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Who Invented the Traffic Cone?



Since its inception in the 1940's, the traffic cone quickly gained fame around the world (not an easy feat in the ages before the internet and social media). Known as a pylon, witches’ hat, road cone, safety cone, or channeling device, everybody became familiar with the orange cone and the message of caution it carries. From towns to cities in Asia and Europe to the Americas, the cone became a common sight on the road. In fact, on a list of America’s most iconic inventions, the ever-popular traffic cone is never far from the top. But who invented it, anyway?


The story starts with Charles Scanlon, a street painter in Los Angeles. In 1940, Charles was a road worker and a local shop owner who was dissatisfied with the wooden road markers in use at the time. The markers were inconvenient and often run over and demolished. He needed a better way to keep cars from driving on fresh paint and set out to design a ballasted, hollow cone-shaped marker by sewing used tire skins together.


A few tweaks and three years later, Scanlon patented his invention as a bottom-heavy safety marker that could withstand the wind without toppling over. It had a top hole that allowed for easy stacking and feet that kept it from touching fresh paint. And it was made from a lightweight resilient material that wouldn’t break or cause damage to cars if it was hit. The original traffic cone was born.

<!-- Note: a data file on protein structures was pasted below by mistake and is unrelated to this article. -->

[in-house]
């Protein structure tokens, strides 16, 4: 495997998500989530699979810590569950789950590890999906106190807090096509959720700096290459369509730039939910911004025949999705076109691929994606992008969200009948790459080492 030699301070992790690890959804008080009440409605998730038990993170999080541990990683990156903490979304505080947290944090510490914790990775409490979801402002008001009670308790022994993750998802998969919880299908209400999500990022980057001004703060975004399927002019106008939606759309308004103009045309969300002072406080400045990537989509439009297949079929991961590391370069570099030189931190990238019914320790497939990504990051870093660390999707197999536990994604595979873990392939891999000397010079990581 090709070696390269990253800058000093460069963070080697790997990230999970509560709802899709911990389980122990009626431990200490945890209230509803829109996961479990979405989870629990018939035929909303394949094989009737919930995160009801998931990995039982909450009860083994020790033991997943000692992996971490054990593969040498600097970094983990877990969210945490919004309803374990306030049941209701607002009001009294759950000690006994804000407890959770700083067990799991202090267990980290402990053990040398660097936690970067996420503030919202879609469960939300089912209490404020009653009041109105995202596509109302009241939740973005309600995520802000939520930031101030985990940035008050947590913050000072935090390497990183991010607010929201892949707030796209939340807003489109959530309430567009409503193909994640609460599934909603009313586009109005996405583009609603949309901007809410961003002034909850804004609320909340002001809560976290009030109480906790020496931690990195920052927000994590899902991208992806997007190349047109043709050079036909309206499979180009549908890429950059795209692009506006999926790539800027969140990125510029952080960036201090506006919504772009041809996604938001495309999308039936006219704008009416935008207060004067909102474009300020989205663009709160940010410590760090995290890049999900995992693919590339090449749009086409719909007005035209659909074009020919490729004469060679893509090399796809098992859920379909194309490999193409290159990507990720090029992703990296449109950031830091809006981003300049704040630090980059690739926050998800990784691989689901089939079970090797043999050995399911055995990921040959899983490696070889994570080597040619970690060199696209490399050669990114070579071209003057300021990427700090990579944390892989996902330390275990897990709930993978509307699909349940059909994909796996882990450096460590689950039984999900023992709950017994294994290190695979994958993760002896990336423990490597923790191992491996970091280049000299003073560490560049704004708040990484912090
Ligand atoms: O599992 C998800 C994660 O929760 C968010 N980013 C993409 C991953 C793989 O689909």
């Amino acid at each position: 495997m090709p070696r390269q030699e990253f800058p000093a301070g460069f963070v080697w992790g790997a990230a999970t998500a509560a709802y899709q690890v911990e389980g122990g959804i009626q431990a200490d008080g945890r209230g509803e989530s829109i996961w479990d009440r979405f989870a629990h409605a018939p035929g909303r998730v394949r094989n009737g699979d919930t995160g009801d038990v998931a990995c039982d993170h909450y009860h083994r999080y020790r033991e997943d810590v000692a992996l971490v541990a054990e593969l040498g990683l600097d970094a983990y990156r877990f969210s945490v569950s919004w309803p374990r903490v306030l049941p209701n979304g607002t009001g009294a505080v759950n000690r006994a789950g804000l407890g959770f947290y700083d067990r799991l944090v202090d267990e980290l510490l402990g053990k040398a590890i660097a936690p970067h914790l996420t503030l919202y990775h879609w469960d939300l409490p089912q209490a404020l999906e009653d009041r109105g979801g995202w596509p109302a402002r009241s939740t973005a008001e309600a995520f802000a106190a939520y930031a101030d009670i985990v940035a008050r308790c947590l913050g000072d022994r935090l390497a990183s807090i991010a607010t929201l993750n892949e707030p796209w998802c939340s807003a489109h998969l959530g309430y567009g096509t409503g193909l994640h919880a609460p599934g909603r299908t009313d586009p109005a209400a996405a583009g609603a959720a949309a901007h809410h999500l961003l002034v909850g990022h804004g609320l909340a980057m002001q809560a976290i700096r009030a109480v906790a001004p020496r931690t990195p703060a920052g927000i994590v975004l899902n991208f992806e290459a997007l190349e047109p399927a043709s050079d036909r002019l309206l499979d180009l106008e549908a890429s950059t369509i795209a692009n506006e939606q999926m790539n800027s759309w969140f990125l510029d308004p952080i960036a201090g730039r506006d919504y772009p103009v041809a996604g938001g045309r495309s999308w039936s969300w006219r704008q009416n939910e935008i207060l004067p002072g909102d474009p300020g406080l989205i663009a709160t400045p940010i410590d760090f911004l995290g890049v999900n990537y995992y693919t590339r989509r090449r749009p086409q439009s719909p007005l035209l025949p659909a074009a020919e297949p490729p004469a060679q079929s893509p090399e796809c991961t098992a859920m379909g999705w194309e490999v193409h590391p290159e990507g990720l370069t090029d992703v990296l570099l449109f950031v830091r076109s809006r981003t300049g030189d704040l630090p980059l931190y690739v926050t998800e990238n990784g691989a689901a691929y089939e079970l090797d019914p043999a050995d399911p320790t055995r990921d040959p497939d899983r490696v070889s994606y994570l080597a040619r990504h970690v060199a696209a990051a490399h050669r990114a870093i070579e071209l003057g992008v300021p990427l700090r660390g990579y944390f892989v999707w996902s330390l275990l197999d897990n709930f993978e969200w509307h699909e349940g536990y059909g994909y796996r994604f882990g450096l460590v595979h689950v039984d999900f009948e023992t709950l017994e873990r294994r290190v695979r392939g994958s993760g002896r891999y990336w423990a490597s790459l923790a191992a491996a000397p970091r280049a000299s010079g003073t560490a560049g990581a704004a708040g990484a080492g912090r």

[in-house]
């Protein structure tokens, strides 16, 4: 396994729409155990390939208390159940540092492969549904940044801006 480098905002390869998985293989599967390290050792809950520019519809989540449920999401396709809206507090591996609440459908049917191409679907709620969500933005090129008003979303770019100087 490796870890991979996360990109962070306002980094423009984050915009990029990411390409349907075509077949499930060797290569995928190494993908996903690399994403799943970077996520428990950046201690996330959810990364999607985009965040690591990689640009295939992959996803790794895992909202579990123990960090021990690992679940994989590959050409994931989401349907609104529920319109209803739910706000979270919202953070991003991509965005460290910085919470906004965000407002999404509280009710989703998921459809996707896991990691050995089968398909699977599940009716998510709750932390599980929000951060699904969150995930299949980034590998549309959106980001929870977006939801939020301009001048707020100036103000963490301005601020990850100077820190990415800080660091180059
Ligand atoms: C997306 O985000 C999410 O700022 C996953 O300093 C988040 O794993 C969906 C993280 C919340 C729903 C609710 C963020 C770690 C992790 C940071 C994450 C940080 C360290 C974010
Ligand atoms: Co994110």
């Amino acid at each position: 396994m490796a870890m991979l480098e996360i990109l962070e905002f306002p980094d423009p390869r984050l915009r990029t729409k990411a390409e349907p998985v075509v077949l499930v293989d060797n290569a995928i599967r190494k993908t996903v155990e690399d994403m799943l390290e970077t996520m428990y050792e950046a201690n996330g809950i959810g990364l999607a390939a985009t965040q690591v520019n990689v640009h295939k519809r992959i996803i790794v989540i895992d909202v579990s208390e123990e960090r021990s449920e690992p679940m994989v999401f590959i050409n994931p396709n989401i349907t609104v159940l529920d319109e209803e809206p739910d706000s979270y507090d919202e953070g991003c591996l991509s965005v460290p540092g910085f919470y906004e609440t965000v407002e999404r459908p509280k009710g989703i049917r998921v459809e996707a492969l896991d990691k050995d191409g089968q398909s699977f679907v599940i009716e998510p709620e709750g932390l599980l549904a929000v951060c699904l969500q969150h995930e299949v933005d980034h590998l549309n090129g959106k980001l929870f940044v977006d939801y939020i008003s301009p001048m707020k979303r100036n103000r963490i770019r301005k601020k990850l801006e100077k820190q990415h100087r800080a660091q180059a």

In 1947, the Interstate Rubber Products Corporation began manufacturing traffic cones as we know them by heating rubber sheets in high-pressure molds. Los Angeles began to rely on cones to separate and merge lanes, mark pedestrian paths, indicate potholes, and block-off roadside work zones. Other American cities followed and soon, visiting foreigners brought the idea home.


The traffic cone is now a required tool for traffic management and roadside work and has made its way into other settings where it serves as a cautionary reminder keeping people safe. The majority of modern traffic cones are produced in China and Taiwan using thermoplastics, rubber, or recycled PVC making them easy to transport and store. They feature an added reflective collar to improve visibility in low light but all in all, their design remains the same.


To this day, the cone’s simplicity, effectiveness, and durability never dwindle. As to what might come next, another inventor is heralding an eco-friendly version of the cone. This new cone is the same size, shape, and color but made from paper that is very dense and can withstand the elements. Once its job is done, it can be recycled. Look for this and other eco-friendly adaptations to keep the traffic cone alive for years to come.



This blog was written for the Universal Group and originally appeared on their blog.